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Who Pays for Illegal Immigrant Tetraplegics’ Treatment?

Quelino Jimenez was a construction worker paralyzed after a fall and then sent to an even more tragic fate in Mexico...

by
Theodore Dalrymple

Bio

February 20, 2014 - 9:00 am
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Modern medicine’s ability to save life – to keep people alive who would once have died – gives rise to an increasing number of ethical dilemmas. An article in a recent edition of the New England Journal of Medicine discusses the case of Quelino Jimenez, a Mexican illegal immigrant who was employed as a construction worker in Chicago. He had a fall that rendered him tetraplegic; after emergency treatment to stabilize his condition, and some time in the hospital, he was repatriated against his will to Mexico, where, aged 21, he died because of a lack of medical care.

Jimenez, like the majority of the 11 million illegal immigrants in the Unites States, was uninsured. The law already prescribes that hospitals receiving Medicare funding must provide emergency care to anyone in need of it, without discrimination as to legal or insurance status. However, they are not under obligation to provide, nor will they be reimbursed for providing, long-term care for those who need it. Looking after tetraplegics is expensive and consumes much time and effort. Hospitals will therefore be anxious to transfer them (and the costs) elsewhere.

It is an elementary principle of medical ethics that doctors are not permitted to sort patients into deserving sheep and undeserving goats when providing treatment for them: they are supposed to do their best for everyone, prince or prisoner. The best for Quelino Jimenez was certainly not to be returned to conditions in which, only too predictably, he would be medically neglected.

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Top Rated Comments   
Mexico has universal health care. Why would anyone suspect he would die in such a caring country?
30 weeks ago
30 weeks ago Link To Comment
"If Quelino Jimenez had been my patient, I would have fought tooth and nail on his behalf – for kindness’ and decency’s sake, and hang the consequences."

That's nice. But who are you going to rob to pay for it? Your logic demands that someone take money and services from someone who earned it, regardless of their own need for what they've earned, and hand it to someone who's already thumbed his nose at our legal system.

It's only charity when it's *your own* money. When you're noble with *my money*, it's theft.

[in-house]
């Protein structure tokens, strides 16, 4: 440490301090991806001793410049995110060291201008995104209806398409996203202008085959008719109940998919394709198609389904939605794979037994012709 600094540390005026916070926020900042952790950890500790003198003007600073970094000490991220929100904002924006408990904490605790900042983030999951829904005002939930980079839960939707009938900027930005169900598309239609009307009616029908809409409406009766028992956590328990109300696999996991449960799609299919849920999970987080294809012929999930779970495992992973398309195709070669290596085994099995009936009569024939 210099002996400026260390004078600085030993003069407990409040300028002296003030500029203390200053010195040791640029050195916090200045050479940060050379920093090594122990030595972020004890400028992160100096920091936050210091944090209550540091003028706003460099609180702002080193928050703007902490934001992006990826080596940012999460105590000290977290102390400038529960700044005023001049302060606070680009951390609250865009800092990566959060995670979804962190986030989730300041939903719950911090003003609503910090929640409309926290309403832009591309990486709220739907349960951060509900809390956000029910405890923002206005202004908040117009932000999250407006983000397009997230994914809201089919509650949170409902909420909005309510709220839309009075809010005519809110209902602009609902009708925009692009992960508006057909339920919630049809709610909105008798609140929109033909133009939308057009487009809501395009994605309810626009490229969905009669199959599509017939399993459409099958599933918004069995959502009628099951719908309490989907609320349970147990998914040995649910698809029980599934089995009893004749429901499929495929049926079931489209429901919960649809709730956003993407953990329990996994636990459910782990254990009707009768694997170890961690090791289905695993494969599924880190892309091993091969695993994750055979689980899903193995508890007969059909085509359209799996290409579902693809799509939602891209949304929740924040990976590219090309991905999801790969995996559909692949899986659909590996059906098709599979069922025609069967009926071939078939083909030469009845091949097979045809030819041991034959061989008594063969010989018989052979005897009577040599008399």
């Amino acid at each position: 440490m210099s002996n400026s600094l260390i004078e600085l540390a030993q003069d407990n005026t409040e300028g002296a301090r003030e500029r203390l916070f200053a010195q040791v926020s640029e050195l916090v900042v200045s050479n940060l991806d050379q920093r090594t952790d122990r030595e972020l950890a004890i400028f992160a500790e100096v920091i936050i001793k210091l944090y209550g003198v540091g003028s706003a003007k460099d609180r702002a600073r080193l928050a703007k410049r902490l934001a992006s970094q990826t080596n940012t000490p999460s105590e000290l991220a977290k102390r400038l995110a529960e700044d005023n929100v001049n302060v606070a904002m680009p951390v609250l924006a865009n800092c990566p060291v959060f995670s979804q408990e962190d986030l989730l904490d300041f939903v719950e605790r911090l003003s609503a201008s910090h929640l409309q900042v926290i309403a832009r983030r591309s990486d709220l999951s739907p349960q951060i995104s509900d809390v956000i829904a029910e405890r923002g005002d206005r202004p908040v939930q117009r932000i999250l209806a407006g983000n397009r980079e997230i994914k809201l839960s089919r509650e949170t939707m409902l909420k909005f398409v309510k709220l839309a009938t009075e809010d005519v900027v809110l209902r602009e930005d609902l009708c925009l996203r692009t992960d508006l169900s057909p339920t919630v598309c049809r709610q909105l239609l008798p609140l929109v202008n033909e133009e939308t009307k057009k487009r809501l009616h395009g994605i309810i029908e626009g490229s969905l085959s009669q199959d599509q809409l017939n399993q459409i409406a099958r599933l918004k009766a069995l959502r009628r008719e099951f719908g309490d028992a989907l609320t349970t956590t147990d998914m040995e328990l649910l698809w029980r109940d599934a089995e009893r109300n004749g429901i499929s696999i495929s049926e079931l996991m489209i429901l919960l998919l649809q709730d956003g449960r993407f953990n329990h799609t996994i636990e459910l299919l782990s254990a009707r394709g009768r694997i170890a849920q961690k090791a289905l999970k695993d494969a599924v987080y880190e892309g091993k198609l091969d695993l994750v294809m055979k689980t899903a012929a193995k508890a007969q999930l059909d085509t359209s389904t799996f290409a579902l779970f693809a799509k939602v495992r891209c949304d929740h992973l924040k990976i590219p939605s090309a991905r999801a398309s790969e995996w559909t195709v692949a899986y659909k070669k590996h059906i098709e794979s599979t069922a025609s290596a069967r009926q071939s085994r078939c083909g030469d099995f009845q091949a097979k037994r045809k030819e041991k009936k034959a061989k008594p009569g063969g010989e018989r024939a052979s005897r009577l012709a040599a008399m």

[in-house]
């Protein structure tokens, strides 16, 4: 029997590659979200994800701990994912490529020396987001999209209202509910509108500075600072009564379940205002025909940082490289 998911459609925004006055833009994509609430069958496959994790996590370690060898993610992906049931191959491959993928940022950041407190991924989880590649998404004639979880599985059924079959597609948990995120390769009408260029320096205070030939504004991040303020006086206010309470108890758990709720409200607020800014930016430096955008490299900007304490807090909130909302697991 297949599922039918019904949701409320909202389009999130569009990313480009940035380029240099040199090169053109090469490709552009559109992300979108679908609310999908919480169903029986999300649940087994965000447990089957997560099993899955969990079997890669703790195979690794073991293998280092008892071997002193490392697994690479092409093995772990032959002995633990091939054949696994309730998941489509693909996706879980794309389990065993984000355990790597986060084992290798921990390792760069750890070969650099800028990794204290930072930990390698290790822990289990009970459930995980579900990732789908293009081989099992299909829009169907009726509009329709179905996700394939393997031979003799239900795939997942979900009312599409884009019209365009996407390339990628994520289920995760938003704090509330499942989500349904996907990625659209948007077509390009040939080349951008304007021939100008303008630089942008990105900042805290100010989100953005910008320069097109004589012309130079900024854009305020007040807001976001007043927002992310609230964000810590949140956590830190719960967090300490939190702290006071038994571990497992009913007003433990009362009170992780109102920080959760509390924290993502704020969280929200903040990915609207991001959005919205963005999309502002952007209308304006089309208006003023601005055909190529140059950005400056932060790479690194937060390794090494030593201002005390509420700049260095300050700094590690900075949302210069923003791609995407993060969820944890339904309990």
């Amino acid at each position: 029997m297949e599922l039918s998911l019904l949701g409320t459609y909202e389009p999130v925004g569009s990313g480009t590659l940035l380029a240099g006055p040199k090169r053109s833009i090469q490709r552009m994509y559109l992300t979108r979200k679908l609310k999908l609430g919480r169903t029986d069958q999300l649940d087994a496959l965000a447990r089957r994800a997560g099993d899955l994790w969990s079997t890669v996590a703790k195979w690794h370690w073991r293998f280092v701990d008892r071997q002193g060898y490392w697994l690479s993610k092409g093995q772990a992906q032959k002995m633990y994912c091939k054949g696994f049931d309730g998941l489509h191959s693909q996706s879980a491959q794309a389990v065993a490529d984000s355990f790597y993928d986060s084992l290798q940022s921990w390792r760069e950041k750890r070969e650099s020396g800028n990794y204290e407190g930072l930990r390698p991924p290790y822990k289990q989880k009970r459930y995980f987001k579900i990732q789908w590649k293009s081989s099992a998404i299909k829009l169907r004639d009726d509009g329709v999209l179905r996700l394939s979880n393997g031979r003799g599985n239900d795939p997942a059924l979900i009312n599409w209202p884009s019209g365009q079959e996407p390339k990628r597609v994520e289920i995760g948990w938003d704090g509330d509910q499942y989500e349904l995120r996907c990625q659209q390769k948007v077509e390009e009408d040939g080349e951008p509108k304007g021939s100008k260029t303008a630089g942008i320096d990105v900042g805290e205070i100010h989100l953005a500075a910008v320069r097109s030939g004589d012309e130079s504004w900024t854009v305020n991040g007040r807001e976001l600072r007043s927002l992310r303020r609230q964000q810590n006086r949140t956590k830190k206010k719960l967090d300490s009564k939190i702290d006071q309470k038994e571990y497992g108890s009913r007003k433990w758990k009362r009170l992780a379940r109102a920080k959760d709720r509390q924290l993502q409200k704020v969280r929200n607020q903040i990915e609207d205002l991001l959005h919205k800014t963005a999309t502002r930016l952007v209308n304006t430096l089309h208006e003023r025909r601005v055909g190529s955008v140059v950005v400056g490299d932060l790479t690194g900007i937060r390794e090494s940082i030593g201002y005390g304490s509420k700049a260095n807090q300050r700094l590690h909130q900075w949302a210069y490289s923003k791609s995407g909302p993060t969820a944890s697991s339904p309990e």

30 weeks ago
30 weeks ago Link To Comment
Who should pay?

Easy answers:

1. Everybody who is responsible (for example, the construction company).
2. Anybody who wants to.
3. Nobody else. That includes taxpayers.


See? It's really not that difficult.

30 weeks ago
30 weeks ago Link To Comment
All Comments   (43)
All Comments   (43)
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........but would you have paid for his medical care, or would you force us, the taxpayer to do what you would not?
29 weeks ago
29 weeks ago Link To Comment
What so ever you do to the lest of my brothers, that you do unto me.
29 weeks ago
29 weeks ago Link To Comment
Why was his employer not held responsible?
29 weeks ago
29 weeks ago Link To Comment
We should adopt Mexico's immigration laws. Here's a summation of their laws: You don't get in illegally. If you do, you're booted right back out. You don't get government benefits. You don't get to speak about or involve yourself in Mexican elections. If you are in Mexico illegally and you are injured, you are sent back across the border without medical care. These sound harsh, but they must be OK because nobody ever complains about them.
29 weeks ago
29 weeks ago Link To Comment
I'm guessing that he got the same level of care in Mexico as he would have gotten here under medicaid.

30 weeks ago
30 weeks ago Link To Comment
Doctors should stick to doctoring, not border enforcement. That's better left to lawyers and law enforcement. Division of labor.
30 weeks ago
30 weeks ago Link To Comment
A Buddhist would rather get out of the shell of a dying body and move onto his next life.

A Roman Catholic may want to move onto heaven.

Why is it better to live a tetraplegic than die? Is it fair to inflict the medical cost on the hospital who cannot afford to help him, or can help other less hopeless patients with their resources? At some point, we have to believe sh*it happens. When it's time to go, it's time to go.
30 weeks ago
30 weeks ago Link To Comment